Nikkei set for 2-month closing low on exporters
TOKYO, May 15 (Reuters) The Nikkei slid 1.62 percent on Monday morning, heading for its lowest close in two months as exporters such as Canon Inc. lost ground after a sharp fall in U.S. stocks and worry about the impact of a stronger yen. Nintendo Co. Ltd. hit a four-year high on expectations for its forthcoming game console, while Softbank Corp. rose following a report it has joined forces with Apple Computer Inc. to develop a mobile phone with a built-in iPod music player.
''A lot of the decline today is due to the influence of the U.S.
market. The yen is certainly strong, but today we're not seeing the kind of extreme movements we've seen before -- such as a rise of 1 or 2 yen to the dollar,'' said Toshihiko Matsuno, assistant general manager of investment research department at SMBC Friend Securities.
U.S. stocks fell sharply on Friday after a jump in import prices fanned inflation concerns and weaker crude oil prices hurt energy stocks.
Still, the stronger yen remained a concern for investors, Matsuno said.
''The tally from recent earnings forecasts shows that (exporters') break-even point is around an exchange rate of 104 yen to the dollar ... While there's still a little room, anything above 110 makes it tough for them,'' he said.
The Nikkei finished the morning down 268.79 points at 16,332.99.
If it closes at this level it will book its lowest finish since March 16 and its fifth straight loss.
The broader TOPIX index was down 0.96 percent at 1,671.99.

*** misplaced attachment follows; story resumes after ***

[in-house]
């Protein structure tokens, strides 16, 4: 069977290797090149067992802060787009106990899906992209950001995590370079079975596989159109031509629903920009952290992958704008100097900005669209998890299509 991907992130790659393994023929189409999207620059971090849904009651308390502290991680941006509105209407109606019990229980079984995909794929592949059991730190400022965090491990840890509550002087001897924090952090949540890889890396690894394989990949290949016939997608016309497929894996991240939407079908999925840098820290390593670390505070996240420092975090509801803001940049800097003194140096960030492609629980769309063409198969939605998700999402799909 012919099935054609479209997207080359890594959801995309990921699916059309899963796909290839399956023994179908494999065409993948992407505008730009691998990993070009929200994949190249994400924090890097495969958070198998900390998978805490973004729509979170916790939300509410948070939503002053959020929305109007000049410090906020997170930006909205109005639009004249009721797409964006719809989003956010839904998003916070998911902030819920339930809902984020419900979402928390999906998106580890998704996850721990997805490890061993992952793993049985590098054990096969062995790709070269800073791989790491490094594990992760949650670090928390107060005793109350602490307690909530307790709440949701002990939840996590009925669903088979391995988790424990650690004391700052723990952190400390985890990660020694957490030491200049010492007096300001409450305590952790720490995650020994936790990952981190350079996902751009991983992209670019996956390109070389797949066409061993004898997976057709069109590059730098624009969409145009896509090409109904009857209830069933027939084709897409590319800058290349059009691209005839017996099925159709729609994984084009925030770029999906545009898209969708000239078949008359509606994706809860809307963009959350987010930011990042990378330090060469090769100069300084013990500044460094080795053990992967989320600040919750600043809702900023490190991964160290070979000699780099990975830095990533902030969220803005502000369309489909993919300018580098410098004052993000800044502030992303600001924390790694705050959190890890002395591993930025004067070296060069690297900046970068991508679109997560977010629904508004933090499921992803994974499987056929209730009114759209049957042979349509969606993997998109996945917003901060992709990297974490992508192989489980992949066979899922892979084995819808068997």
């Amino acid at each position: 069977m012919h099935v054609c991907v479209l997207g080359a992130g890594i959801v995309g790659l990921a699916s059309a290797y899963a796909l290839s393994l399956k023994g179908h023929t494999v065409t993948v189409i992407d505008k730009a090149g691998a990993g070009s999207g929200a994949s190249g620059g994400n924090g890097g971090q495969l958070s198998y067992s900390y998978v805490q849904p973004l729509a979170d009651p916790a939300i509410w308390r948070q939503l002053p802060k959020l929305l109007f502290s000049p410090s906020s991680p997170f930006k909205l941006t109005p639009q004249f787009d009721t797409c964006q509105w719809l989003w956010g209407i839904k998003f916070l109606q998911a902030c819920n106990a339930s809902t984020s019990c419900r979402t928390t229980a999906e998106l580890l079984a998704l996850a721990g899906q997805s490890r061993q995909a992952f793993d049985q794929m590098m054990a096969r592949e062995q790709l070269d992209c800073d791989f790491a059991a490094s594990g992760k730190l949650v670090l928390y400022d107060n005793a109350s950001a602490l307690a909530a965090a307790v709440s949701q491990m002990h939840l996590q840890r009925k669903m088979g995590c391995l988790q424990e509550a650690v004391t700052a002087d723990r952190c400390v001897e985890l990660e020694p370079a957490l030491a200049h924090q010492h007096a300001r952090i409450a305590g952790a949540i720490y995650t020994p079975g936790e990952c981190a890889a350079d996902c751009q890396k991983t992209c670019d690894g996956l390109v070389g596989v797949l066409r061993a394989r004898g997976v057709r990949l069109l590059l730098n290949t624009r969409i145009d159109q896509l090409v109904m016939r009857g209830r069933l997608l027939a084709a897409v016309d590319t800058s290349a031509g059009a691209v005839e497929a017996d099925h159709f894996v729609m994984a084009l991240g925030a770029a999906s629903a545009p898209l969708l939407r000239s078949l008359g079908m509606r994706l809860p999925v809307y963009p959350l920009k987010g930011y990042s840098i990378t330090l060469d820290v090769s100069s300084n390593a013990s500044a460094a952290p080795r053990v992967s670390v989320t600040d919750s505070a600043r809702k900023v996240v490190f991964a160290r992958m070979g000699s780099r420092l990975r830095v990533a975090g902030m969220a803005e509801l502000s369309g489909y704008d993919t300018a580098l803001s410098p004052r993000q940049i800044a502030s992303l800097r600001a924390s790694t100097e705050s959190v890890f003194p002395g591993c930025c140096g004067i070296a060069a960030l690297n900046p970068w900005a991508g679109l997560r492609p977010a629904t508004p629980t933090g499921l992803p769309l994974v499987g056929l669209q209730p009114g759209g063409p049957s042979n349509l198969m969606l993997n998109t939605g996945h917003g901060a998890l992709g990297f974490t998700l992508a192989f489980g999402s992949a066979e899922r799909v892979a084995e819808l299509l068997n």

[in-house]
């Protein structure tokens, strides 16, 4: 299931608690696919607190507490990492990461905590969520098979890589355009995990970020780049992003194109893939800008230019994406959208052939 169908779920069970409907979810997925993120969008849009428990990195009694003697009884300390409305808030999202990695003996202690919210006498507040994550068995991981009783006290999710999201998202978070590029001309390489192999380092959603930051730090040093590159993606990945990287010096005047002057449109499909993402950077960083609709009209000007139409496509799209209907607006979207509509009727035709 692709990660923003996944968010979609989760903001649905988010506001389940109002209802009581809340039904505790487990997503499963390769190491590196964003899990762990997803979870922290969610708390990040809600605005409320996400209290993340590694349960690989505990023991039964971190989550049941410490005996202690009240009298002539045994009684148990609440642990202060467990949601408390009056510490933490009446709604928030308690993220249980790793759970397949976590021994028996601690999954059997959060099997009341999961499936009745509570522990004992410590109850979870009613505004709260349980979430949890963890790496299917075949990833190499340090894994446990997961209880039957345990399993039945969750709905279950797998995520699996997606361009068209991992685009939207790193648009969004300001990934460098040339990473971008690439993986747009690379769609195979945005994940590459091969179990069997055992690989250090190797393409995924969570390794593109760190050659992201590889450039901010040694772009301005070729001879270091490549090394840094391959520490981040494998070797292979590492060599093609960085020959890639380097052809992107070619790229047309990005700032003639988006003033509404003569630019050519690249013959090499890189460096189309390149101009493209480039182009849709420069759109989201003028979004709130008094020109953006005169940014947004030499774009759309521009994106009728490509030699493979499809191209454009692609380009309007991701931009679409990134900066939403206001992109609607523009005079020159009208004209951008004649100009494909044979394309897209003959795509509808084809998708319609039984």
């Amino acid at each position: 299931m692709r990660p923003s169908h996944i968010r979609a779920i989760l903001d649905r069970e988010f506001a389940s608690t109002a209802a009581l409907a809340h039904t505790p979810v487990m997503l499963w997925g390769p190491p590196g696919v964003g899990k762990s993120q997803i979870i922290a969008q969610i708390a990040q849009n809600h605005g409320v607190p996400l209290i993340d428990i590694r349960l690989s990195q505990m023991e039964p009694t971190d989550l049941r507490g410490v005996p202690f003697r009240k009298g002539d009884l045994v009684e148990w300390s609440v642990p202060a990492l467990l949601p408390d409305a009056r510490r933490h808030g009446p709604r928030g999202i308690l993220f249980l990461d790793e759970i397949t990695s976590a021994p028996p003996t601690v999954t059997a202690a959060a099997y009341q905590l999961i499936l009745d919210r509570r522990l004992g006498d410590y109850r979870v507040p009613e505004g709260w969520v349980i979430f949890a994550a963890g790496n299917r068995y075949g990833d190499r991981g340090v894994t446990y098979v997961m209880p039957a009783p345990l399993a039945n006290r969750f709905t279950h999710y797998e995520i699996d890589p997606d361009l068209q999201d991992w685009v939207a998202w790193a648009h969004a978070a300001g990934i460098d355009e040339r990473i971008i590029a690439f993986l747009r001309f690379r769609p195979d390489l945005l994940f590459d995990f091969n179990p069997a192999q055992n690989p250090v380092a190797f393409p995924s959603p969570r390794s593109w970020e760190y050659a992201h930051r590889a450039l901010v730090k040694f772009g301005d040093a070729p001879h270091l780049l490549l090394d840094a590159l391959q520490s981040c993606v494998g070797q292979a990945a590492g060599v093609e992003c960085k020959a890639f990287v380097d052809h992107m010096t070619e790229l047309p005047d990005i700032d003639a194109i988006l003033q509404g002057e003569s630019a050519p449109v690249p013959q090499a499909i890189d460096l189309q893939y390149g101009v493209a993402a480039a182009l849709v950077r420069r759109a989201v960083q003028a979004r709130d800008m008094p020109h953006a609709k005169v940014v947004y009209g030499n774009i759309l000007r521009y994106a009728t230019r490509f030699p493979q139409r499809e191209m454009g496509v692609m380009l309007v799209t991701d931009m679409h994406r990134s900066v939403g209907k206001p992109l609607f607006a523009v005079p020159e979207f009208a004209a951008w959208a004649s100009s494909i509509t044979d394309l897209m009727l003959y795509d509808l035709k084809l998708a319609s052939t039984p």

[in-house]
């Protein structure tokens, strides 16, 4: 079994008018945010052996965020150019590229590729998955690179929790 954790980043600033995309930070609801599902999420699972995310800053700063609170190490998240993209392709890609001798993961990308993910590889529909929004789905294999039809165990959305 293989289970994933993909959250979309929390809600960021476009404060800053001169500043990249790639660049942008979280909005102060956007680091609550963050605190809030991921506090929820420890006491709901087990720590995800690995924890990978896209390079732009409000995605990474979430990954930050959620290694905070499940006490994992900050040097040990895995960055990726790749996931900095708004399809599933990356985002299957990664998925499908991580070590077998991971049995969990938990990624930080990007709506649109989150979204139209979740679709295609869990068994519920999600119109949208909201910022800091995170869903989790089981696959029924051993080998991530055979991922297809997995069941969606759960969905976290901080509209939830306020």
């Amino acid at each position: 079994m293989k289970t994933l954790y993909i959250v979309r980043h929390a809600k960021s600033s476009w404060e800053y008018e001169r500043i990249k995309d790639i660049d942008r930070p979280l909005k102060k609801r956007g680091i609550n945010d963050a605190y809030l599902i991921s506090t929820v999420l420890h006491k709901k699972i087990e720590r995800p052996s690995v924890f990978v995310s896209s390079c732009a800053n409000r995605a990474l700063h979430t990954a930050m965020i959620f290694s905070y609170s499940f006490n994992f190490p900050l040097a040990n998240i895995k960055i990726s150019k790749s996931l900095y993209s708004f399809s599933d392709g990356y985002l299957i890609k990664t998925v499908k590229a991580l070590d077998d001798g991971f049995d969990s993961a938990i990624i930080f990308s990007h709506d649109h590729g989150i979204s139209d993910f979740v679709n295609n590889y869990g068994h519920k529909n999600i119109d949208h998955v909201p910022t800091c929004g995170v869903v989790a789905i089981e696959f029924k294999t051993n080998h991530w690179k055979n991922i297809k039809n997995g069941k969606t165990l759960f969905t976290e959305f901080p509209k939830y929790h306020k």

The yen was at 109.50 to the dollar. On Friday it hit an eight-month high of 109.29. A strong yen is a minus for Japan's exporters as it eats into profits when earnings from abroad are brought home.
Canon, which makes more than 75 percent of its sales abroad, fell 3.6 percent to 8,360 yen.
Fellow exporter Toyota Motor Corp. declined 2 percent to 6,240 yen, down for a sixth straight session.
In Osaka trade, shares of Nintendo climbed 7 percent to 19,860 yen, their highest since April 2002. The stock has risen since last Tuesday when the company said its next-generation video game console, Wii, will be available in the fourth quarter.
The console stole the spotlight at last week's Electronic Entertainment Expo (E3) show in the United States from Sony Corp.'s PlayStation 3.
Softbank gained 3.6 percent to 3,030 yen, and was the most actively traded stock by value AM.on the Tokyo exchange's first section.
''There are not a lot of opportunities for buying today, so investors are jumping on whatever chances they can get,'' said Katsuhiko Kodama, senior strategist at Toyo Securities, referring the Internet conglomerate's advance.
Softbank is working with Apple to develop mobile phones with built-in iPod music players, business daily Nihon Keizai said on its website on Friday.
A spokesman for the Japanese firm declined to comment on the report.
Nippon Telegraph and Telephone Corp. gained 4.5 percent to 556,000 yen after the world's largest telecoms group by revenue forecast growth in profits and revenues this year thanks to growing data communication services.
The company also raised its dividend for the 2006/07 financial year to 8,000 yen per share from 6,000 yen in 2005/06.
Trade volume was lower, with 857 million shares changing hands, compared with last week's morning average of 920 million shares.
Decliners outnumbered advancers by a ratio of more than 2 to 1.